Wells Fargo will spend $772M modifying loans
Wells Fargo has agreed to spend an estimated $772 million modifying loans for borrowers across the country after allegations that deceptive marketing was used to sell complex mortgages with adjustable rates.
The deal announced Wednesday covers 8,715 borrowers in eight states, including several that were hit hardest by the housing crisis. The states are Arizona, Colorado, Florida, Illinois, New Jersey, Nevada, Texas and Washington. Wells Fargo is spending an additional $24 million to help states get in touch with borrowers.
The investigation by the states focused on an exotic type of mortgage that came into vogue during the peak of the housing boom: the "pick a pay"
mortgage, which allowed borrowers to pay only a portion of the interest due on their mortgages. The rest would be added to the principal amount, resulting in the loan balance growing bigger as the borrower made payments.
The allegations are targeted at two companies that were acquired by Wells
Fargo: Wachovia and Golden West, which itself was bought by Wachovia in 2006. Wachovia retired the pick-a-pay product in 2008, before Wells Fargo bought the company. Wells Fargo does not offer that option to customers.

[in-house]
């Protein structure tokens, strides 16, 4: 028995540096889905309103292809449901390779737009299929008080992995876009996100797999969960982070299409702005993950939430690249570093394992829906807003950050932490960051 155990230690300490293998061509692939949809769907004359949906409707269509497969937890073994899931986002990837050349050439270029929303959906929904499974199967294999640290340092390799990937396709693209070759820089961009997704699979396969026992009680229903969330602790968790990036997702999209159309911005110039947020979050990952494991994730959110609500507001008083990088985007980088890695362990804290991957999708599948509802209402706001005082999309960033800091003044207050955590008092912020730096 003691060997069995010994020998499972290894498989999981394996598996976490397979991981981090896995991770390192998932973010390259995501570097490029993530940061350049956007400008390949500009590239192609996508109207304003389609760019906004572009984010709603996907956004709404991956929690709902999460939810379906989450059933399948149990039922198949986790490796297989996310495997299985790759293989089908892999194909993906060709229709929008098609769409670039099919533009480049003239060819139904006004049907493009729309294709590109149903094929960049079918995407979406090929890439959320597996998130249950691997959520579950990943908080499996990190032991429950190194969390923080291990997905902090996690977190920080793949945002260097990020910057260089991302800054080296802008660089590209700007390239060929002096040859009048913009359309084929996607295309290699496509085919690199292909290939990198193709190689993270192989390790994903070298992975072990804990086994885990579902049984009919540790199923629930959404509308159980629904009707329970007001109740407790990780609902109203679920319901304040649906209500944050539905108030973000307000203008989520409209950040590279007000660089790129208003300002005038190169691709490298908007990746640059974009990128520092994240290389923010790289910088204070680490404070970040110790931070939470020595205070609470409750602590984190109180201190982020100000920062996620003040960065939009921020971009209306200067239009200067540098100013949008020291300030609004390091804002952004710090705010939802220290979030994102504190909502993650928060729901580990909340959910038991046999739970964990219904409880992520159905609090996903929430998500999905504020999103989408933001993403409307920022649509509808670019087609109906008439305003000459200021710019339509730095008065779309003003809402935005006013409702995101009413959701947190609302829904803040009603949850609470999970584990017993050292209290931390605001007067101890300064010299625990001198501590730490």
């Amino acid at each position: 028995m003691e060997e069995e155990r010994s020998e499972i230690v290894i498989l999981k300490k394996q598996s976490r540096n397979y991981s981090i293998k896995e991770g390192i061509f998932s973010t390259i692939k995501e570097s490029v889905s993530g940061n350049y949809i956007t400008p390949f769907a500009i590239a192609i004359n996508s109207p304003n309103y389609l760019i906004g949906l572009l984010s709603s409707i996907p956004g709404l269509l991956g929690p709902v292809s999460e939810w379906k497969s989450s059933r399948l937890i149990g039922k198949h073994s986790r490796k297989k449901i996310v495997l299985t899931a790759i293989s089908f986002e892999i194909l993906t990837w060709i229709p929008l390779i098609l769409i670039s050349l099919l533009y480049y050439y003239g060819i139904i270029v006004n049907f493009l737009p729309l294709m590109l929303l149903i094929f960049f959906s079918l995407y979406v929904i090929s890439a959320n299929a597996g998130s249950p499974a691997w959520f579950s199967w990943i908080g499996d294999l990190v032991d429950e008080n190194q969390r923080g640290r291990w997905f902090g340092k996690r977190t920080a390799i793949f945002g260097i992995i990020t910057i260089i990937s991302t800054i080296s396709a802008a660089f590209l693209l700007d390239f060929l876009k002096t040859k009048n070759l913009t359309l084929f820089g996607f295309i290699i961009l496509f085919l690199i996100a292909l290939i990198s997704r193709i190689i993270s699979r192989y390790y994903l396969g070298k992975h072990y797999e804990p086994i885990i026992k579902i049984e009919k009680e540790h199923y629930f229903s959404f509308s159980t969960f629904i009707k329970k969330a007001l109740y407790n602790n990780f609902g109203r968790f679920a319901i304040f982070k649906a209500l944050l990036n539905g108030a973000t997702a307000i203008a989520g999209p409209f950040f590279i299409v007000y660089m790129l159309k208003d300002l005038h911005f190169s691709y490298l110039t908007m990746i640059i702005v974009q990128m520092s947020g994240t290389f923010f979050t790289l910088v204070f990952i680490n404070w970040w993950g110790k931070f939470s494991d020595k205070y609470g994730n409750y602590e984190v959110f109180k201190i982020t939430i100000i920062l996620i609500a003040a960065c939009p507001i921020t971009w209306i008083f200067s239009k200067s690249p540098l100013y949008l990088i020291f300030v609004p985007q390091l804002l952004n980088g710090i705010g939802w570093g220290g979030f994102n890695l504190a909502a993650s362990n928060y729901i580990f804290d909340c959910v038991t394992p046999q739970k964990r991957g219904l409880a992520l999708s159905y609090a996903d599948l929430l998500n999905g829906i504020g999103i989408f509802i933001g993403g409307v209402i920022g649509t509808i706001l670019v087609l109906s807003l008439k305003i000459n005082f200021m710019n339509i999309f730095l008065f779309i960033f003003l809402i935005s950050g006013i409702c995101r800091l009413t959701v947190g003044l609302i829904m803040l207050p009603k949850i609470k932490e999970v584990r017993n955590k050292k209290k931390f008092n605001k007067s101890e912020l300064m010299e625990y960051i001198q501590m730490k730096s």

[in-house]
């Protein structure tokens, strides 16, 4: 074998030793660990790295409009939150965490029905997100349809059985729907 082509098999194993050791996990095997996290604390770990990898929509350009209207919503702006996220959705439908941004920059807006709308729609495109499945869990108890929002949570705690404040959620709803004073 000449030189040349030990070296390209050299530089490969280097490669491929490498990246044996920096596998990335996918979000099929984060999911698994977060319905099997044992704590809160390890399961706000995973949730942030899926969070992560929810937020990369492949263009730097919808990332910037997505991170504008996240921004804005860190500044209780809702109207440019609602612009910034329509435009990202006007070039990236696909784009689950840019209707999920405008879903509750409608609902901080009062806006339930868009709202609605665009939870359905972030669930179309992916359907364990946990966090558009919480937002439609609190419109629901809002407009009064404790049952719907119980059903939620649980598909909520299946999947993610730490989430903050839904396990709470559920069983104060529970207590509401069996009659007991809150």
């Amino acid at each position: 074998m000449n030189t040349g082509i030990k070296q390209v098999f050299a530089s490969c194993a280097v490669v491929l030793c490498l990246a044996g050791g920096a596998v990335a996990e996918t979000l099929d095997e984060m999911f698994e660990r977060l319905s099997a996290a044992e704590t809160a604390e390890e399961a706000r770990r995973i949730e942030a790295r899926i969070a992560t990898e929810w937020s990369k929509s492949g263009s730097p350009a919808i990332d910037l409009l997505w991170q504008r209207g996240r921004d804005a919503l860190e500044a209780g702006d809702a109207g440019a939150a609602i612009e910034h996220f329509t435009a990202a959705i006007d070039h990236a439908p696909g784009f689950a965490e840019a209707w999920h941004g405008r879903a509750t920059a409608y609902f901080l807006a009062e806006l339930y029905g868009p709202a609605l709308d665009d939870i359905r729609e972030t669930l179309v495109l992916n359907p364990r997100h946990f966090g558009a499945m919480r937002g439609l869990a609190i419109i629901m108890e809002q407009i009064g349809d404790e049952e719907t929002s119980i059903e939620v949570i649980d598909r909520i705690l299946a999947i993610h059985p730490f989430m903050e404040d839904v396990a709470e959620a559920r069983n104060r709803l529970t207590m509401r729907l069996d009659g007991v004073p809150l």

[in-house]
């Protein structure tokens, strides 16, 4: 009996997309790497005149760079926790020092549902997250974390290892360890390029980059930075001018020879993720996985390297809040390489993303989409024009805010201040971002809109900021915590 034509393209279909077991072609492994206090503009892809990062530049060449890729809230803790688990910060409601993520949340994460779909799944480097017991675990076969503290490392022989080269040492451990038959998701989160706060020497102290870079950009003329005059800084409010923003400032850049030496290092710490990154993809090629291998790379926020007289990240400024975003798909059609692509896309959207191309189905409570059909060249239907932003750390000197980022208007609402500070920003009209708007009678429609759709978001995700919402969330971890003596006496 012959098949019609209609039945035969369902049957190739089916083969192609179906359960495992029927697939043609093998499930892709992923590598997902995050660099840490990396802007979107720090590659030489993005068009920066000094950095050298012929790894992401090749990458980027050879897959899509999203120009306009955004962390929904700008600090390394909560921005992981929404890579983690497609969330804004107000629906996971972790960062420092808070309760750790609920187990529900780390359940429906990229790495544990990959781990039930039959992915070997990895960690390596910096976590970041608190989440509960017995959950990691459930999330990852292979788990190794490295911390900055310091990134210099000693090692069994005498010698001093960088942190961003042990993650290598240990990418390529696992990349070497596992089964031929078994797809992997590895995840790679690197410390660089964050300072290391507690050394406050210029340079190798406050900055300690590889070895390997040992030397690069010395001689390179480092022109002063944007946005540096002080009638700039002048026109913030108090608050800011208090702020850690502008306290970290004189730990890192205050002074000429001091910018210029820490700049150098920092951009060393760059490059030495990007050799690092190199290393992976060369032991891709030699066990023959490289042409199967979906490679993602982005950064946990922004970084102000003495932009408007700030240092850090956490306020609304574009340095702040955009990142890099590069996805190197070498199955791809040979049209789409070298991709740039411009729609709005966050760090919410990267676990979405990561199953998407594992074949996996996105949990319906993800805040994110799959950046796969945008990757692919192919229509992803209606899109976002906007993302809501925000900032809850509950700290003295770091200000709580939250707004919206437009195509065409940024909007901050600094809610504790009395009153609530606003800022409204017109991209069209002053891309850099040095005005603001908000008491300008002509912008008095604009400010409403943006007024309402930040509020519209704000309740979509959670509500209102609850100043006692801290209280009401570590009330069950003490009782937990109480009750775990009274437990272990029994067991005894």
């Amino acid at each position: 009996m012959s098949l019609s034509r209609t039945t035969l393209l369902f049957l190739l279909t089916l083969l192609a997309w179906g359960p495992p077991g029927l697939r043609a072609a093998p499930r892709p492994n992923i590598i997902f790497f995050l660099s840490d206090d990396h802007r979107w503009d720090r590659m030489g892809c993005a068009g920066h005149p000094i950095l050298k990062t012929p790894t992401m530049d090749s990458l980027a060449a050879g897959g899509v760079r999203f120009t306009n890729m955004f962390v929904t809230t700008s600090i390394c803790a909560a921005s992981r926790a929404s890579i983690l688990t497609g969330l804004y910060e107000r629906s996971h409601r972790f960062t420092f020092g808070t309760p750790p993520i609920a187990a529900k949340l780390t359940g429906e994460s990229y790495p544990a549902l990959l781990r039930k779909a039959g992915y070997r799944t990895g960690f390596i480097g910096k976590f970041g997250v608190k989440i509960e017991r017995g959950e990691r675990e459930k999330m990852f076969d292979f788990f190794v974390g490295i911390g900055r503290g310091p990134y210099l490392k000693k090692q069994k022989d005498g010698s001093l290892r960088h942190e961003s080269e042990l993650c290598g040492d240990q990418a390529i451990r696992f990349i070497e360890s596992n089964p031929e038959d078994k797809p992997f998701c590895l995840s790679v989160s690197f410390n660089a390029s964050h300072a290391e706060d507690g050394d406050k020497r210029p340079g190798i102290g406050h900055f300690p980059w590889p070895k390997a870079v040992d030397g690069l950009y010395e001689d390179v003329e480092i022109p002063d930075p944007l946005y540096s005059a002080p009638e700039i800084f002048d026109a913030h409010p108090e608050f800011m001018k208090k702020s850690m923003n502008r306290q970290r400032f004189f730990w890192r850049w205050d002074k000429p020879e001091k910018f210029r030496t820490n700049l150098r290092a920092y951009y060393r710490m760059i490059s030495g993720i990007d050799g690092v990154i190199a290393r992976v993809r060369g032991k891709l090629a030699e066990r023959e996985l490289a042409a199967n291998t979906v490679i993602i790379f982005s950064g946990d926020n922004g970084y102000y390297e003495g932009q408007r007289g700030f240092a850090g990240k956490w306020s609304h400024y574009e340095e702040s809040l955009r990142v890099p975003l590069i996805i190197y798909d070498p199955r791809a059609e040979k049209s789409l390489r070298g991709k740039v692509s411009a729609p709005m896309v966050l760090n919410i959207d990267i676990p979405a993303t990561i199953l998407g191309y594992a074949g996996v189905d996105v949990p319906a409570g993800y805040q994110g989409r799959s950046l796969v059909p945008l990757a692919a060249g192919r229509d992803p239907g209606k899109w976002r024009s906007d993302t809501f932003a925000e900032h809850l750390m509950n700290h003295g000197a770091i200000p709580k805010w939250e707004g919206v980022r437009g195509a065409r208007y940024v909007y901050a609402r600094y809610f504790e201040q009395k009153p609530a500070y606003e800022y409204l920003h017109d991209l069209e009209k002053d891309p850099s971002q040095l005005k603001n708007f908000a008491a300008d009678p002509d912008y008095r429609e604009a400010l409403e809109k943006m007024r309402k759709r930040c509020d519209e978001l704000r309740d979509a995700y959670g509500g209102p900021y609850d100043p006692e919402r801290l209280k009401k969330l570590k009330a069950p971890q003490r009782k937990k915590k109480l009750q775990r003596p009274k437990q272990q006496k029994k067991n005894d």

Arizona's attorney general, Terry Goddard, spearheaded the investigation into the banks' marketing practices.
"Wells is taking the lead by this agreement," Goddard said. "I believe it will be very hard for others not to follow."
He added that the agreement was notable because it compels Wells Fargo to not only reduce some borrowers' interest rates but forgive a portion of the principal, too. Out of the estimated $772 million the company will spend on modifications, $402 million will be used to reduce borrowers' principals. This goes further than the state's 2009 agreement with Countrywide that was also over allegations of misleading marketing.
Borrowers who qualify for the modifications have to occupy the properties in question. They also have to be 60 days delinquent on their loans or face imminent default.
Wells Fargo, which services one in six mortgage loans in the nation, said it welcomed the agreement.
"We think this is a far more productive way to work together to help borrowers than some other alternative," said Franklin Codel, chief financial officer of Wells Fargo Mortgage. "We think it's a win for the states and for the borrowers, and I'm very excited about the agreements and some of the changes we're making."
Jia Lynn Yang
| October 6, 2010; 3:40 PM ET
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